Historical story

Was Władysław Herman a complete failure?

He is one of those rulers whom history and historians have no mercy on. A pusher of the powerful, a German's henchman, the most ordinary figurehead with no merit. This is how Władysław Herman, reigning in the years 1079-1102, was remembered in Poland. According to Professor Kazimierz M. Barański - completely wrong.

Władysław Herman's career is usually judged only through the prism of its beginning and end. And none of these stages has been particularly glorious. Władysław sat on the throne after his brother Bolesław Szczodry was overthrown as a result of a conspiracy by magnates. Perhaps he was even involved in the coup d'état, but as a tool in the hands of the perpetrators, rather than a front-runner. In turn, at the end of his reign, Władysław Herman completely lost control over the state to his palatine Sieciech. He also got into a serious conflict, first with one and then with both of his sons. Before his death, he ruled only in one province of the entire state (in Mazovia), and his sovereignty over Poland was only symbolic.

Okay, but what was our prince doing in the meantime? It turns out quite a lot.

First off Władysław Herman neutralized the opposition (the previous supporters of his exiled brother) and won over the reluctant elite. When Bolesław, unfortunately, died somewhere in Hungary (it can be suspected that he fell on his own sword in an extremely unfortunate manner, many times), the new prince brought his body and solemnly buried it in Tyniec. He also brought in the widow of Bolesław and his son Mieszko, taking care of both of them. He closed his mouth to all his opponents with these two gestures.

Władysław Herman - two 19th-century ideas.

Second emphasized his authority. He did not try to follow in his brother's footsteps and to spite all the neighbors on crowns. But he made it clear to everyone who is in charge now. As Kazimierz M. Barański explains in his book "Historia Polska Medieval": He made his enthronement look as great [as the coronation of Bolesław]. For this purpose, he probably used the ceremony of the enthronement of the prince (...) described in the eleventh-century bishop's pontifical in Krakow.

Duke's denarii. Tangible proof of Władysław Herman's entrepreneurship.

Third he cleaned up the whole mess left by Bolesław. Władysław Herman's brother was perhaps brave and militant, but he definitely lacked political intuition (which is probably why he ended so badly). Władysław Herman, on the contrary, had a lot of feelings. He quickly reconciled with all his neighbors. First, he married the daughter of the Czech prince Vratislav. He entered into an alliance with Czech and began to pay him tribute from Silesia, thanks to which he saved Poland from the evil plans of the German Emperor Henry IV. In 1085, the emperor crowned Vratislav as king and ordered him to subjugate Poland by armed forces, which from then on was to become a subordinate part of one Slavic kingdom. Vratislav accepted the crown eagerly, of course, but he was not going to start any war. And why should he attack his son-in-law and also a faithful friend?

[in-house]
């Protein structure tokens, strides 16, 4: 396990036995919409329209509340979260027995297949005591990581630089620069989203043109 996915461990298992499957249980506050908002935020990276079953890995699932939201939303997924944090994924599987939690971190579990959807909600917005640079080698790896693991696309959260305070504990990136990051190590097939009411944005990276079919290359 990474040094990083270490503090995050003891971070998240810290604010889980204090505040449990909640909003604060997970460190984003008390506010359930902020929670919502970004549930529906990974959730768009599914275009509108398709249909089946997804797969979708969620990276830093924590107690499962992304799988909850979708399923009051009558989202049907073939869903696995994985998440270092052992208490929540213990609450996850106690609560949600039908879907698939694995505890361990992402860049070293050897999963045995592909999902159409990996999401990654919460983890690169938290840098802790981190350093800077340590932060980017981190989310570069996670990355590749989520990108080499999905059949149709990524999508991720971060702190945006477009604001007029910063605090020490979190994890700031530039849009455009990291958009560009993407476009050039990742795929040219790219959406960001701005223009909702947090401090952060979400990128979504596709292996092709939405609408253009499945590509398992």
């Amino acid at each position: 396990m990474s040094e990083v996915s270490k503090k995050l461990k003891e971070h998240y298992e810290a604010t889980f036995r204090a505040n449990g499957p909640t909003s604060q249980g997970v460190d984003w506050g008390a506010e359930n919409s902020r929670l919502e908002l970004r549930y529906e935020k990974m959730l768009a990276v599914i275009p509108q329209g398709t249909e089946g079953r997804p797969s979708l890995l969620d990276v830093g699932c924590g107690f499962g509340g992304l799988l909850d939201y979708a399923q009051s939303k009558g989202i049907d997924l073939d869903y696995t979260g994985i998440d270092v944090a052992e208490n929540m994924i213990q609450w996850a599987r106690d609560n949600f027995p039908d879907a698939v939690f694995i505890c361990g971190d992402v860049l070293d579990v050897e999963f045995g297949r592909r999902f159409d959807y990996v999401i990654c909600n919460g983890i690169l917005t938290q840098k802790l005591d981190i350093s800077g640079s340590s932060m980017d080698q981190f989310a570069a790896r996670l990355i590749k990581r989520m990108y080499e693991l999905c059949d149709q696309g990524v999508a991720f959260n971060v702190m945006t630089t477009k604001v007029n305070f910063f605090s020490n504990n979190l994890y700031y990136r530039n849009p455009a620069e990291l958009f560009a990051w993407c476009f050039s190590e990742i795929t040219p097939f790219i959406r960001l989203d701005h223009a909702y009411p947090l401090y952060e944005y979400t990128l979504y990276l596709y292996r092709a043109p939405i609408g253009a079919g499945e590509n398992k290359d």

This is not the end. After the death of his first wife, Władysław Herman devised a real diplomatic masterpiece. He married the sister of Henry IV, who was also the widow of King Solomon of Hungary. In this way, he averted all conflicts in both Polish-German and Polish-Hungarian relations. He also made a lasting peace with Rus. In a few years he achieved what other Piasts usually did not do all their lives:there was peace on all borders of his country.

Władysław Herman turned out to be a great accountant. Bolesław left some voids in the treasury. Władysław filled the prince's purse again, minted full-fledged coins, and achieved fiscal success without inciting the peasants.

Fifth he was a patron of the church organization (and in those days the Church was an inseparable part of the state) and it was very reasonable. Instead of confining himself to erecting magnificent, but of little use, cathedrals, he financed the development of local Church structures - primarily archdeaconries. Thanks to this, he strengthened Christianity in Poland and secured his successors against another pagan revolt.

he did not hoe into the sun. He started to start wars only after all borders had been secured. And he set off on the only opponent who could not harm him in diplomacy or enter into effective alliances - the pagan Pomeranians.

The first decade of Władysław Herman's rule was therefore a success story . Only later - as a result of his deteriorating health, old age, and perhaps what we now call professional burnout - did the prince begin to lose control over the situation and submit to his surroundings. But that's not a reason to take away all his achievements. It was a good ruler. Only until then.


Trivia is the essence of our website. Short materials devoted to interesting anecdotes, surprising details from the past, strange news from the old press. Reading that will take you no more than 3 minutes, based on single sources. This particular material is based on:

  • Marek Kazimierz Barański, History of Medieval Poland , Zysk i S-ka, 2012.